33.

Today is the first day of what is known as my “Jesus Year“.

Jesus Christ spent His entire life fulfilling His purpose. However, His Ministry culminated with His Death, Burial, & Resurrection during his 33rd year on earth. So, many believers place emphasis on turning 33. Odd, and a little superstitious, sure. But, I’m confident that the path I am on is becoming less and less randomized and appearing more like a Grand Design.

I still do not know a whole lot. I admit I have much to learn. A funny trend in my 30s, though, has been a repetitiveness of core lessons. What is MOST important to me about Love, Life, Purpose, and Faith has been fortified inside of me through the same lesson that is wrapped in different circumstances. I am reminded of a few things over and over:

1. Everything happens for a reason. Not only are life’s events, no matter how small, packed with inherent meaning, but people are inextricably connected. No matter how much we run from one another, or attempt to classify ourselves into demographics or ideals, God’s Original Design that “It is not good for man to be alone” never goes away. We were made for community. We were made as one people.

2. Because all things have Purpose, that means Someone came up with The Blueprint. The Design for Life. Which means: God exists. But we have done more harm by using Him as a weapon against one another. We cease being students of the Divine and take, what is merely a mirrored image of Divinity, and use it to oppress and violate. I think the saddest fact about most religions is that instead of it being used to offer Hope, it force-feeds Hopelessness.

3. There is nothing that the Human Heart cannot overcome. Look throughout history and see that Human Beings are both fragile, and yet simultaneously resilient. We were created to withstand all of the atrocities that can be thrown at us, seen and unseen. The breath in our lungs is miraculous, because it was originally provided by the very Glory of God. That is our Source.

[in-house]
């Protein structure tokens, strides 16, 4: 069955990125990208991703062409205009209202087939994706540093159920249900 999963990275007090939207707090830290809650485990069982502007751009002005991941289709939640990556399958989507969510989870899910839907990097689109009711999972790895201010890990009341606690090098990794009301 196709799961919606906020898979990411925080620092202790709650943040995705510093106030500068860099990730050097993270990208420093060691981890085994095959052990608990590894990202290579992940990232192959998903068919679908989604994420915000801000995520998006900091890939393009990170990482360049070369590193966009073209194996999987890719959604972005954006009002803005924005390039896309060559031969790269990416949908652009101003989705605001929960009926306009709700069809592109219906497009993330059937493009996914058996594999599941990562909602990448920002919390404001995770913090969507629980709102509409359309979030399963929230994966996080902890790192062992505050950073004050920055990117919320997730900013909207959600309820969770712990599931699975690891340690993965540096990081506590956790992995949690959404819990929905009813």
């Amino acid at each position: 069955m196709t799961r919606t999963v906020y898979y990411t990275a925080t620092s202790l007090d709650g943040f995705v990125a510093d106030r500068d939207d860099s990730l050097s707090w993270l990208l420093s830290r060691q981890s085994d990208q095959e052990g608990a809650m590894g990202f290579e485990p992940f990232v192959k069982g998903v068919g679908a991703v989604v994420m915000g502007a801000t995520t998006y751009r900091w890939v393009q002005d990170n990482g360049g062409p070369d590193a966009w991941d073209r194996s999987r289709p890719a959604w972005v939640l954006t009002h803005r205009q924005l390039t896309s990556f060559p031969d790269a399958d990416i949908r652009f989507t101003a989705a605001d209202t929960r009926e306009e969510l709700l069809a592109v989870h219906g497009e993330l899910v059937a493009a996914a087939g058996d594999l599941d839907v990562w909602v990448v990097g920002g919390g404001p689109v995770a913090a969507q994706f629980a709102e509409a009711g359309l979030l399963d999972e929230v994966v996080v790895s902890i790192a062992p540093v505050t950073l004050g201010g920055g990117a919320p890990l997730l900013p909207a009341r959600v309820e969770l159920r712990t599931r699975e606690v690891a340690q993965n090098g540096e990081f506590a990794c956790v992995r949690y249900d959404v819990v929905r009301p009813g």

4. Love does not belong to you. You belong to It. Because it predates all of us. Before the first man was made, God is Love. In fact, our Creation was an act of Love. You disrespect your very existence when you opt out of receiving or giving Love. And I think if we had more reverence towards Love then we would honor each other more. To Love is to Live!

So, here’s to the next 365 days. May I grow roots deeper into the soil that will nourish both my weakened and hardened places. I desire to grow in grace, above all.

Advertisements

Where is God?

I’m coming up on the infamous 20 week mark of my third (and probably final) pregnancy. I have my next appointment in two weeks to do the anatomy scan of the baby…and to see if I have, once again, beaten the odds of having the same issues that I had with my oldest, Naomi.

I’m nervous, of course. With my second child, I experienced a completely healthy, boring pregnancy with no pre-term labor scare, which reveals that probability is on my side. My naturally worrisome heart speaks otherwise. Not to mention I have struggled with feeling excitement about being pregnant again since the day I found out 14 weeks ago. I have prayed about this little one’s purpose. Expecting for God to reveal a set a of bread crumbs, which would lead me to feeling secure that I am actually on track…and not having completely derailed where my little family was headed.

I know, I know. No baby is a mistake. I am aware.

What you do NOT know, however, is that my other two children were not planned either. My oldest was a complete shock because of issues I had with ovulation/menstration since I was a teen. I never thought I’d get pregnant, anyway, without medical assitance at least.

With my son, Noah, we were shocked again — well not so much because I didn’t take a day of BC after my daughter was born (ha). But this time, God spoke to me the moment I saw the “pregnant” indicator on the pregnancy test.

He said, “Joy, this time around….”

This time? Not a word. God has been silent, it seems. And I have desperately needed to hear from him. I remember driving to work recently, and said aloud: “God, where the heck are you?”

Funny question, isn’t it? Where is God?

I’ve been thinking that most often, those who inquire about His whereabouts have looked for Him only in familiar places. But I’m starting to think that this isn’t God’s style at all.

Just look at Jesus.

Folk were looking for him in the palaces and places where Kings dwelled. They figured the Savior of the World would HAVE to come through royal lineage to establish His Kingdom. And what does God do? He goes and sends the Messiah through a poor Virgin and a local carpenter from a town that nobody had heard of.

I’ve been looking for God in familiar places, through Burning Bush moments where God audibly spoke and the Way was too obvious to ignore. But now it seems He is actually in the more common and mundane; hiding in plain sight.